What difference does it make how “homeschooling” is spelled? The choice of spelling influences the meaning that is conveyed. For some people, “home school” brings to mind the common meanings of both words, that is, a “home school” is assumed to be a SCHOOL that happens to be located in a family’s HOME. In this case, the assumption is that the “school” is very similar to a conventional school. There are desks, textbooks, workbooks, a set daily schedule, lesson content students must learn each year, tests, grades, and perhaps recess.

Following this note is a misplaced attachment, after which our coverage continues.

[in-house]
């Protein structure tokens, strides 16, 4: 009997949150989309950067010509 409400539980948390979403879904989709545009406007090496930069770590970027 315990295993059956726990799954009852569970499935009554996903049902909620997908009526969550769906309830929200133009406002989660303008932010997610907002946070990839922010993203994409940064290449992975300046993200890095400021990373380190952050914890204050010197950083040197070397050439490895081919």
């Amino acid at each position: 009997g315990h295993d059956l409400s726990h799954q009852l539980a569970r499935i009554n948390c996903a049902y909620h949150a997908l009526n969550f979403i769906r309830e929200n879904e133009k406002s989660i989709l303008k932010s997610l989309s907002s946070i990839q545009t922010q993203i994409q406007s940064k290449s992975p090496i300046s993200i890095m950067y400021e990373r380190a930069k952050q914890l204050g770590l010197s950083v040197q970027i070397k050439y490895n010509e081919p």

On the other hand, “homeschool” proclaims a new idea (or perhaps the rediscovery a very old idea that nearly disappeared when compulsory school attendance laws were passed). “Homeschooling” is not limited to the meanings of its two root words. That is, the most important thing about “homeschooling” is that it is an approach to learning in which parents take direct responsibility for the education of their children with as little state regulation as possible.
In Homeschool v. Home School: What’s In a Name?, for the May-June issue of Home Education Magazine, Larry and Susan Kaseman explain the important differences between homeschool and home school.
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